Luskin: Cheap Oil To Spur Another US Housing Boom

February 10, 2015 Some folks are expecting this housing rebound to falter in the near future. Based on what you are saying, do you expect another housing boom in the coming years?
Luskin: That is exactly what I'm saying. I'm trying to look at the secondary and tertiary consequences of treating the oil price as a kind of an externality, as a given, where it's just the random number generator. When that number is $100, there are thing you can do and things you can't do. One of the things you can do, when it's $45, is have a really long commute. I definitely want to get your thoughts on Europe, because you've been bullish on the continent from early 2014. Draghi just announced a 1 trillion euro quantitative easing package. Is that going to do the trick? Are you more bullish, or less bullish on Europe than you were several months ago?
Luskin: I'm more bullish, but it's qualified. I guess you could really say I'm as bullish as I've ever been. My reasons have always been very fundamentally driven. They've not really been about some rabbit that Mario Draghi is going to pull out of his hat.

The crisis of 2011 and 2012 forced big, sclerotic economies like Italy and Spain to do things they wouldn't have done otherwise—modernize and liberalize themselves and to become more efficient, less unionized, less government regulated. Those things lead to growth. Those are the things they've done. The growth is starting to show up. For example, Spain outperformed Germany last year on every economic metric.

So my first reaction to QE is, why? Why did you need this? The excuse is because inflation is too low. Well, we know why that is. That is because the oil price has collapsed. Was this a bad thing all of a sudden? I'm in the strange position of thinking that the market needs something to catalyze its awareness that Europe will be just fine.

This tantrum that the market threw to make Mario Draghi feel like if he didn't do that he would lose all this credibility—he did it on a dare, basically. All of a sudden, all of these things that were true before he did it are now appreciated. They used to be underappreciated. Is that because he did it? No. That changed the perceptions. It didn't change the reality; the realities are fine. So, I'm still very bullish on Europe. Earlier in the year, you weren't a fan of currency hedging. But assets are pouring into currency-hedged eurozone ETFs. In the aftermath of this QE announcement, have you changed your view on currency hedging?
Luskin: I think you might be slightly overstating my zeal on the subject the last time we talked. With the exception of the Bank of Japan's very conscious effort to devalue the yen, which was incredibly overvalued, I see currency as a random walk that is extremely hard to predict.

I'm not against hedging them. I'm not for hedging them, either. There are plenty of people out there that have very strong views of it and make fortunes on it and lose fortunes on it. I just feel like it's not something I understand all that much.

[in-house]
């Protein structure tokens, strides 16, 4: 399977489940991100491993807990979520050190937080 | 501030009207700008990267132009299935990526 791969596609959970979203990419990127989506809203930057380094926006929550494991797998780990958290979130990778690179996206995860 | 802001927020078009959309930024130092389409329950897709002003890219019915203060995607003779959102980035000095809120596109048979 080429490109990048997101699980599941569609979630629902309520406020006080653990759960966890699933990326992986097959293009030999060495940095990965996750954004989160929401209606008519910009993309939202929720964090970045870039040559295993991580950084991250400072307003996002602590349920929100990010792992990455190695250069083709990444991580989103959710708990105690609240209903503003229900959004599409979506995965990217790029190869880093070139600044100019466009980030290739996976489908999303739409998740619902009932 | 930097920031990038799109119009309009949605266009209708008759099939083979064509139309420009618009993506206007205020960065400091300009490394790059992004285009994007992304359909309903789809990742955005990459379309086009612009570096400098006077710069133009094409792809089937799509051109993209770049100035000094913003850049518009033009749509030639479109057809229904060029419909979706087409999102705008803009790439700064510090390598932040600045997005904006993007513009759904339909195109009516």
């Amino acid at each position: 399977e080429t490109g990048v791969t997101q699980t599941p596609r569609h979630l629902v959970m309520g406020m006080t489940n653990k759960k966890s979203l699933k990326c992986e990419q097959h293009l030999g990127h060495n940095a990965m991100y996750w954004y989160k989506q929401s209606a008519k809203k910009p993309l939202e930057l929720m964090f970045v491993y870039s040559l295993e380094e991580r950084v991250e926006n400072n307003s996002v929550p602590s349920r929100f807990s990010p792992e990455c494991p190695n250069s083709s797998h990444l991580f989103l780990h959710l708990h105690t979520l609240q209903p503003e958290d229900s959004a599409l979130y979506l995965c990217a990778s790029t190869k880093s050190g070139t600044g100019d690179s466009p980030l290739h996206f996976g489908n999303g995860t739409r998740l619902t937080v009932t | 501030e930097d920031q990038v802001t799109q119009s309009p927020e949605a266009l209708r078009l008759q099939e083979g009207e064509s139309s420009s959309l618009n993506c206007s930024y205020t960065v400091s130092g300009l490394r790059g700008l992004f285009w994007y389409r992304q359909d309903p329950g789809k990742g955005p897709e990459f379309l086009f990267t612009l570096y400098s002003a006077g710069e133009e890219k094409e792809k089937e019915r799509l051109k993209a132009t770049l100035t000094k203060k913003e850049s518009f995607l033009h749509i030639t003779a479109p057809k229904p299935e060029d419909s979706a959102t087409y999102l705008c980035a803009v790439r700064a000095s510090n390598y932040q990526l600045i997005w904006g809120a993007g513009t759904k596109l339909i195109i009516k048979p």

In this last six months while the euro has become fairly weak, isn't it strange that in this economic zone, the big narrative is that they are lapsing in deflation? Deflation, by definition, means that the currency becomes more valuable than the goods that you can buy with that currency. So you would expect to see a deflationary currency appreciating, not depreciating.

I look at that and I say, this is why I don't recommend hedging. I don't recommend not hedging. This just doesn't make any sense. Why do we have this deflationary currency where the currency is weakening? That is not supposed to happen. So that just tells me that maybe there is a genius who can figure that out, but it is not me. So I'm not making any recommendations on it. You've been talking about cheap money continuing in the U.S. The developed world is mired in deflationary pressures and central banks are either engaging in QE or cutting interest rates. Does all this bode well for emerging markets in 2015? If so, how do you play emerging markets?
Luskin: Great question. I believe the central bank story for emerging markets is secondary at best at this point. These policy postures you are talking about—there is nothing new about them. Everything you said is true, but it is all old news. The true regime change is the collapse in the oil price. Oil matters more to emerging market countries than it does to developed countries. Certain emerging markets like Russia are dependent on oil because that's how they make their living.

On the other hand, if you're India, where you don't produce any oil, you're a hostage. Well, you've just been set free. This is just an absolute lottery win for India, for most of Asia, China. These are all big oil importers who have just won the lottery. India alone is going to have to build a city the size of Chicago every two years for the next 25 years. That takes oil. This is huge for countries like India. I would be a buyer of India on this news. Thanks for your time.

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